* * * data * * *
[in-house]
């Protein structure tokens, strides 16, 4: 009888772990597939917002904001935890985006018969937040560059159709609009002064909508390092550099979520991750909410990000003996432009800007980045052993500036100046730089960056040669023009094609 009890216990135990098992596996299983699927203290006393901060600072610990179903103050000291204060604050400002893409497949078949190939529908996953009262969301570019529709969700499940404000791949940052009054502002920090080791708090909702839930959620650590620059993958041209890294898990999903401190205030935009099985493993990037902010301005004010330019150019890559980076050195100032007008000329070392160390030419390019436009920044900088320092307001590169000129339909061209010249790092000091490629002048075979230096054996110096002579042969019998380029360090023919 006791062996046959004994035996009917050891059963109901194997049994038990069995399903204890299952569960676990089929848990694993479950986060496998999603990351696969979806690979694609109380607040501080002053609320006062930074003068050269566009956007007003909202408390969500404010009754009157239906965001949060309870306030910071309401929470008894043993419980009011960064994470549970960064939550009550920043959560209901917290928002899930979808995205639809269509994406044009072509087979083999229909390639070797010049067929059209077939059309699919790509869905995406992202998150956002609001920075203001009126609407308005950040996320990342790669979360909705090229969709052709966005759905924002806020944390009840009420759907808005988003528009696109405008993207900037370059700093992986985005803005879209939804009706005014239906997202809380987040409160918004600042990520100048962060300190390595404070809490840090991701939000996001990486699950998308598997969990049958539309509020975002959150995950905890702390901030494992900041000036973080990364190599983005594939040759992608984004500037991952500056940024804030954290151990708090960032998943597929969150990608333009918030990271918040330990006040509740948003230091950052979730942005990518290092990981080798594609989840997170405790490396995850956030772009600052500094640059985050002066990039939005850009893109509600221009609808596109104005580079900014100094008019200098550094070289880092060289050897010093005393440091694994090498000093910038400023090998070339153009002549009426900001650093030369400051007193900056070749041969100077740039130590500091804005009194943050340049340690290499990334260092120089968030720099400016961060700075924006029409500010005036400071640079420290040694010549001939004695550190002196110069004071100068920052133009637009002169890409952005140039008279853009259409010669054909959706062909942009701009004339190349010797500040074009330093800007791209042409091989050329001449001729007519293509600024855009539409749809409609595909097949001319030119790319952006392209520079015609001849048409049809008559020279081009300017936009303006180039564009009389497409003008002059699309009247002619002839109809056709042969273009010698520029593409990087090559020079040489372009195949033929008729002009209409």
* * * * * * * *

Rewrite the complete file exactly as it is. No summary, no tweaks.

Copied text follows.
[in-house]
């Protein structure tokens, strides 16, 4: 009888772990597939917002904001935890985006018969937040560059159709609009002064909508390092550099979520991750909410990000003996432009800007980045052993500036100046730089960056040669023009094609 009890216990135990098992596996299983699927203290006393901060600072610990179903103050000291204060604050400002893409497949078949190939529908996953009262969301570019529709969700499940404000791949940052009054502002920090080791708090909702839930959620650590620059993958041209890294898990999903401190205030935009099985493993990037902010301005004010330019150019890559980076050195100032007008000329070392160390030419390019436009920044900088320092307001590169000129339909061209010249790092000091490629002048075979230096054996110096002579042969019998380029360090023919 006791062996046959004994035996009917050891059963109901194997049994038990069995399903204890299952569960676990089929848990694993479950986060496998999603990351696969979806690979694609109380607040501080002053609320006062930074003068050269566009956007007003909202408390969500404010009754009157239906965001949060309870306030910071309401929470008894043993419980009011960064994470549970960064939550009550920043959560209901917290928002899930979808995205639809269509994406044009072509087979083999229909390639070797010049067929059209077939059309699919790509869905995406992202998150956002609001920075203001009126609407308005950040996320990342790669979360909705090229969709052709966005759905924002806020944390009840009420759907808005988003528009696109405008993207900037370059700093992986985005803005879209939804009706005014239906997202809380987040409160918004600042990520100048962060300190390595404070809490840090991701939000996001990486699950998308598997969990049958539309509020975002959150995950905890702390901030494992900041000036973080990364190599983005594939040759992608984004500037991952500056940024804030954290151990708090960032998943597929969150990608333009918030990271918040330990006040509740948003230091950052979730942005990518290092990981080798594609989840997170405790490396995850956030772009600052500094640059985050002066990039939005850009893109509600221009609808596109104005580079900014100094008019200098550094070289880092060289050897010093005393440091694994090498000093910038400023090998070339153009002549009426900001650093030369400051007193900056070749041969100077740039130590500091804005009194943050340049340690290499990334260092120089968030720099400016961060700075924006029409500010005036400071640079420290040694010549001939004695550190002196110069004071100068920052133009637009002169890409952005140039008279853009259409010669054909959706062909942009701009004339190349010797500040074009330093800007791209042409091989050329001449001729007519293509600024855009539409749809409609595909097949001319030119790319952006392209520079015609001849048409049809008559020279081009300017936009303006180039564009009389497409003008002059699309009247002619002839109809056709042969273009010698520029593409990087090559020079040489372009195949033929008729002009209409």